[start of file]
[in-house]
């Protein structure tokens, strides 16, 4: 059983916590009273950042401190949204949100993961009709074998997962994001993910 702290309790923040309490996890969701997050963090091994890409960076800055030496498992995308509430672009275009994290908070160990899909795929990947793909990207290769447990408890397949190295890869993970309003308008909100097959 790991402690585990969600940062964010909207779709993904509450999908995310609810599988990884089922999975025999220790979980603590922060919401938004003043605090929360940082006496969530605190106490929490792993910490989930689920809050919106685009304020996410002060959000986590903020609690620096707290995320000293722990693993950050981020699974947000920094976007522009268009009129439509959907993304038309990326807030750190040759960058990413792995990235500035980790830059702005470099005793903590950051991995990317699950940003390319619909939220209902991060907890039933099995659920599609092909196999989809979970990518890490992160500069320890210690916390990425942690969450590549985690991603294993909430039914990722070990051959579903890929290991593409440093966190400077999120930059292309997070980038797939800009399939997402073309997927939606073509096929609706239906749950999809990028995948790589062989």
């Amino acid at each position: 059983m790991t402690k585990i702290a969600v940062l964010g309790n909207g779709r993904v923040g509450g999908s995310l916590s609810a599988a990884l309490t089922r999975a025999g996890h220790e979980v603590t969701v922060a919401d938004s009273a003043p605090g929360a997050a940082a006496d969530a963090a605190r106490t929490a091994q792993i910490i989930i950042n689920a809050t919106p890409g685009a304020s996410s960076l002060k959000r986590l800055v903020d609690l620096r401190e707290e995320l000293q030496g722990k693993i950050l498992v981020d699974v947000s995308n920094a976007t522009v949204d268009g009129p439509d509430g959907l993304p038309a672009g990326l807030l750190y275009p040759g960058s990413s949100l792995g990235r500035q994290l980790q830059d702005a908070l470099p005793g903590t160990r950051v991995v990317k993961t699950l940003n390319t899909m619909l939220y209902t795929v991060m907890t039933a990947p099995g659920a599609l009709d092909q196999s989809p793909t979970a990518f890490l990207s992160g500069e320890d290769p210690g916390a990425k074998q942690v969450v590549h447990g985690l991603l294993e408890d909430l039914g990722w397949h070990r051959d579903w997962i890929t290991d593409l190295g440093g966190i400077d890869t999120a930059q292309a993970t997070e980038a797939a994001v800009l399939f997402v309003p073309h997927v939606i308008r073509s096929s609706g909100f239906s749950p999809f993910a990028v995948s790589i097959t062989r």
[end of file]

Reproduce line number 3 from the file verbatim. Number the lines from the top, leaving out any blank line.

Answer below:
């Amino acid at each position: 059983m790991t402690k585990i702290a969600v940062l964010g309790n909207g779709r993904v923040g509450g999908s995310l916590s609810a599988a990884l309490t089922r999975a025999g996890h220790e979980v603590t969701v922060a919401d938004s009273a003043p605090g929360a997050a940082a006496d969530a963090a605190r106490t929490a091994q792993i910490i989930i950042n689920a809050t919106p890409g685009a304020s996410s960076l002060k959000r986590l800055v903020d609690l620096r401190e707290e995320l000293q030496g722990k693993i950050l498992v981020d699974v947000s995308n920094a976007t522009v949204d268009g009129p439509d509430g959907l993304p038309a672009g990326l807030l750190y275009p040759g960058s990413s949100l792995g990235r500035q994290l980790q830059d702005a908070l470099p005793g903590t160990r950051v991995v990317k993961t699950l940003n390319t899909m619909l939220y209902t795929v991060m907890t039933a990947p099995g659920a599609l009709d092909q196999s989809p793909t979970a990518f890490l990207s992160g500069e320890d290769p210690g916390a990425k074998q942690v969450v590549h447990g985690l991603l294993e408890d909430l039914g990722w397949h070990r051959d579903w997962i890929t290991d593409l190295g440093g966190i400077d890869t999120a930059q292309a993970t997070e980038a797939a994001v800009l399939f997402v309003p073309h997927v939606i308008r073509s096929s609706g909100f239906s749950p999809f993910a990028v995948s790589i097959t062989r």